- Historic Sites
America’s First Iraq
WHAT HAPPENED WHEN WE DELIVERED THE PHILIPPINES FROM TYRANNY A CENTURY AGO
August/September 2003 | Volume 54, Issue 4
If all of this sounds eerily like a precursor to Vietnam, nothing appears more familiar than the seeming ambivalence of American troops and administrators toward the people whose land they were occupying. U.S. soldiers cursed the Filipinos continually as deceitful, lazy, “brainless monkeys,” “niggers,” and “gugus” and longed to go home. At the same time, they threw themselves into every sort of effort to improve life in the country they were occupying, building sewers, distributing food, vaccinating people against smallpox, and even reforming the Spanish judiciary by appointing Filipino judges. American soldiers started and taught in makeshift schools throughout the islands, bringing formal education to many rural areas for the first time.
It was, as one observer put it, “a harsh and philanthropic war at the same time.” By the time President Theodore Roosevelt declared the conflict officially over, on July 4, 1902, it had ended up costing the United States 4,234 dead and 2,818 wounded, not including thousands more who later died at home of diseases they had caught in the islands. Some 20,000 Filipino soldiers and at least 250,000 civilians had also died, out of a population estimated at 7.6 million.
Even before the war was over, though, our occupation had taken a philanthropic turn when a federal judge named William Howard Taft arrived to serve as the islands’ first civilian governor. Taft considered most of the rebels no better than murderers and referred to his new subjects as his “little brown brothers.” Yet he was also a highly competent administrator, imbued with a strict sense of public duty. From the start it was clear that America’s role in the Philippines was to prepare the country for independence.
“We hold the Philippines for the benefit of the Filipinos, and we are not entitled to pass a single act or to approve a single measure that has not that as its chief purpose,” Taft declared on arriving in the islands, and in his considerable wake came thousands of American volunteers, who would quickly transform our first colonial possession. They would build roads and ports, sewers, water systems, and railroads everywhere. They would reform the archaic law and tax codes left over from the Spanish, stimulate industry and finance, break up the old monastic estates and distribute their land to rural villagers. Before long Filipinos would enjoy the highest literacy rate in Southeast Asia. And vast improvements in public hygiene and health care would go a long way toward doubling the islands’ population by 1920.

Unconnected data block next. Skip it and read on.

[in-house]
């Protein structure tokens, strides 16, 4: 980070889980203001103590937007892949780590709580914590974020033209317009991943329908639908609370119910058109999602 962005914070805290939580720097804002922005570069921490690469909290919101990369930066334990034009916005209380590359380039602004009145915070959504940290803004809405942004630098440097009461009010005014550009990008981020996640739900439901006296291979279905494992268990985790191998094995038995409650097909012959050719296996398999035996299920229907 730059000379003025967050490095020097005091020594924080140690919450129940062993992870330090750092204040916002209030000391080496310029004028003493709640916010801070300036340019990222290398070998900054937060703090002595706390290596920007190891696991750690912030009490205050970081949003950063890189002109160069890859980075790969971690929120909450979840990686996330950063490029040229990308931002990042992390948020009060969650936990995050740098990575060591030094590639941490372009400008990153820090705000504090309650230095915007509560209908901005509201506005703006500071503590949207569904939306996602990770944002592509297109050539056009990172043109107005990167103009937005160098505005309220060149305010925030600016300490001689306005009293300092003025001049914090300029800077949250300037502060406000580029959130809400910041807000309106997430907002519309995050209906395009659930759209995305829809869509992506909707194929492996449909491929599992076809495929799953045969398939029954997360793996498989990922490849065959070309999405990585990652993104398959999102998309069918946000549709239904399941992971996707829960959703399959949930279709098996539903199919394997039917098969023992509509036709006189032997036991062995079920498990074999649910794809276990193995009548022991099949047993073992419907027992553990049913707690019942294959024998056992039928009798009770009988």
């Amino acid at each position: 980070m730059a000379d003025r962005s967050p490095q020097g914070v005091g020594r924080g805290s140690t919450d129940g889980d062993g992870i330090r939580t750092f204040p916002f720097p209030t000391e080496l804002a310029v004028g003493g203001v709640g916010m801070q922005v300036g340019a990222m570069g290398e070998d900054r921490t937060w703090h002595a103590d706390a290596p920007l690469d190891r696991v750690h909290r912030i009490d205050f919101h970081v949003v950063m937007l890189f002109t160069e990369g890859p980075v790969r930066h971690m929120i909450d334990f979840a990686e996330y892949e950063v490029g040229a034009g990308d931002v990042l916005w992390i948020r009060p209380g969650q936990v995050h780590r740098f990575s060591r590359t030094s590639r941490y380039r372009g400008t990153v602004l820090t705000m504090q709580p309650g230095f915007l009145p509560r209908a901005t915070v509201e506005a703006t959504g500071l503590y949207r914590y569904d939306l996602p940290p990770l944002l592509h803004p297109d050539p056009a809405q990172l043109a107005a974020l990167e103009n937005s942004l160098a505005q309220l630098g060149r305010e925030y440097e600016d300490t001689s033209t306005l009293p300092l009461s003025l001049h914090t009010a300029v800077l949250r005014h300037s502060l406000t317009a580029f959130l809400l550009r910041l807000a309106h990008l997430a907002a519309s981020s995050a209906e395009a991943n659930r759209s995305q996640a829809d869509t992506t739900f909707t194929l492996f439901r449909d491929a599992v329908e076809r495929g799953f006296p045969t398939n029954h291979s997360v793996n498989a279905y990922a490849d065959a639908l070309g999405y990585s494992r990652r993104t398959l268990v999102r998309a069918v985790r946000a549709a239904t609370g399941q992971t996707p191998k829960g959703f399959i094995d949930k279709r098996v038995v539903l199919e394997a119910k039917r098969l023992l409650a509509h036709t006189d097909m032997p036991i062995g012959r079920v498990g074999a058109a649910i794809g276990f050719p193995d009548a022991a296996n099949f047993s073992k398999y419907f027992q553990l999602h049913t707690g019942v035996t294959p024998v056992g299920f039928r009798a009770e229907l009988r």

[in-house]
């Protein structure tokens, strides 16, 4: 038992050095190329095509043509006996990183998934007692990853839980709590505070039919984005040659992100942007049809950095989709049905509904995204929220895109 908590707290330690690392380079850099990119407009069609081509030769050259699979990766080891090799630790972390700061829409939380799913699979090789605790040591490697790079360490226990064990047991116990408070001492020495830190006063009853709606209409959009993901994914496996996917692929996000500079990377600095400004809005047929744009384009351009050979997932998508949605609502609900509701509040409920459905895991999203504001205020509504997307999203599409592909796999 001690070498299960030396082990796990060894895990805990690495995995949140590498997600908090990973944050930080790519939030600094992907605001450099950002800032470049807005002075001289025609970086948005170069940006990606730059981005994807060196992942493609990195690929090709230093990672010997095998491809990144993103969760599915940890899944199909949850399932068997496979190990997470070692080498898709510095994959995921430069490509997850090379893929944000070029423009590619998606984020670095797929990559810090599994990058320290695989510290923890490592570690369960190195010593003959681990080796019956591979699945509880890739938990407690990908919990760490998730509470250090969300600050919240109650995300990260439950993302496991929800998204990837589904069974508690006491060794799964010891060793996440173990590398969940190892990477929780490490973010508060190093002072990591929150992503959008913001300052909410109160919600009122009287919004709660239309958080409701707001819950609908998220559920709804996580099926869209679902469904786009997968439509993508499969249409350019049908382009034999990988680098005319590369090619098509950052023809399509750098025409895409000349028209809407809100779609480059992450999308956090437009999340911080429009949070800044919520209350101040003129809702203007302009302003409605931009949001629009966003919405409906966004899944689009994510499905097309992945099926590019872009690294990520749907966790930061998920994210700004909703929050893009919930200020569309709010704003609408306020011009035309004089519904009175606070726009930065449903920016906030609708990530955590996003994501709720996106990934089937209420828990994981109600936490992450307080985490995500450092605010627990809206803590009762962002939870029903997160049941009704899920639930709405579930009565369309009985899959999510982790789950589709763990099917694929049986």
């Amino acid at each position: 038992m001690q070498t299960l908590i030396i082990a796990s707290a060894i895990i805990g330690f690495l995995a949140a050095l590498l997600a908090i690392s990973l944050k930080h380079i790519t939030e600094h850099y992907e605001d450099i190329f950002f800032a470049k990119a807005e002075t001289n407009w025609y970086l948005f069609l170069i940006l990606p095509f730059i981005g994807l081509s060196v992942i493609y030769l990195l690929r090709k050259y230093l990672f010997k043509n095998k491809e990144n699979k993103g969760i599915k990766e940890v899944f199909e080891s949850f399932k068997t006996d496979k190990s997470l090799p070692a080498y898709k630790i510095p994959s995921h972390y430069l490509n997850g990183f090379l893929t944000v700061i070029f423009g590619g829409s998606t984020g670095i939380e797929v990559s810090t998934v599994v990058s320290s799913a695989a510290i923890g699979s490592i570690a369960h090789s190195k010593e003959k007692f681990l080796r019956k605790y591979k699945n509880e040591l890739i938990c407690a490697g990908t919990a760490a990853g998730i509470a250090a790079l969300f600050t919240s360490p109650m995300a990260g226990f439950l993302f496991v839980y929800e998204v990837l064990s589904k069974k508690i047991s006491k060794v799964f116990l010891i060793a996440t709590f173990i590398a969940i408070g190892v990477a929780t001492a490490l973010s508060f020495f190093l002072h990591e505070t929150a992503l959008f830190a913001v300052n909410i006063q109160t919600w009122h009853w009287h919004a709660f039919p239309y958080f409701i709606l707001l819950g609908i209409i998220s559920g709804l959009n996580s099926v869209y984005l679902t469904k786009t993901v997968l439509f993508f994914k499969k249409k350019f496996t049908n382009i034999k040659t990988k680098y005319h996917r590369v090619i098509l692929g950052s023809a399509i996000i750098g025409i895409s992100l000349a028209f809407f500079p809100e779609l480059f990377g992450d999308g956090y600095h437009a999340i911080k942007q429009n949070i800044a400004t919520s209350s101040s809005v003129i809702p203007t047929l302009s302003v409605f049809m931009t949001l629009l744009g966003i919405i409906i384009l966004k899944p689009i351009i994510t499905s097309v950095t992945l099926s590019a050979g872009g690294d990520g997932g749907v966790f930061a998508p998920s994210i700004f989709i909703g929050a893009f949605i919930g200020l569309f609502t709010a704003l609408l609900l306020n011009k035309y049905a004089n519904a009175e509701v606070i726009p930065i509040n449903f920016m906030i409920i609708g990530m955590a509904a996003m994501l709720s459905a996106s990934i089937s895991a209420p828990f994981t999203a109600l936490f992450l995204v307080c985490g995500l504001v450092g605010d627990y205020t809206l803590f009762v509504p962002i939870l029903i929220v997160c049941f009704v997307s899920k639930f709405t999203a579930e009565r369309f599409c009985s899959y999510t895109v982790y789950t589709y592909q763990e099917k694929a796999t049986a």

“Compared to European colonialism, the United States was indeed a model of enlightenment,” the journalist Stanley Karnow writes in his seminal work on the subject, In Our Image: America’s Empire in the Philippines. In 1916 an act of Congress pledged eventual independence to the Philippines; the islands were made a semiautonomous commonwealth in 1935, and full independence, delayed by World War II, became a reality in 1946.
Yet in Karnow’s assessment, the Americans’ performance in the Philippines “was neither as brilliant as their publicists claimed nor as bleak as their critics contended.” The Americans tried to make the country over into another America but also made clear they considered the Filipinos their racial inferiors. They preached democracy but dispersed patronage to those Filipino politicians who supported U.S. policies. They fought side by side with their “little brown brothers” against the Japanese, during some of the most ferocious combat in World War II, and against Southeast Asian communism during the Cold War, but also felt free to suborn the Philippines’ nascent democracy for years. Since the Reagan administration’s tardy but decisive support for Cory Aquino’s People Power movement in the 1980s, U.S.-Filipino relations have gotten on a more even keel, but not even enough to have kept the country from closing key American military bases for eight years in the 1990s.
Of course, Iraq presents its own unique challenges and possibilities. Among other differences, the United States does not view it as a colony at all and certainly not as a possession. But if we can learn anything from our long adventure into the Philippines, it is that we need a policy that will be consistent not only in deed but in word and attitude as well, one that will avoid condescension and be directed toward making a restored, democratic Iraq truly independent.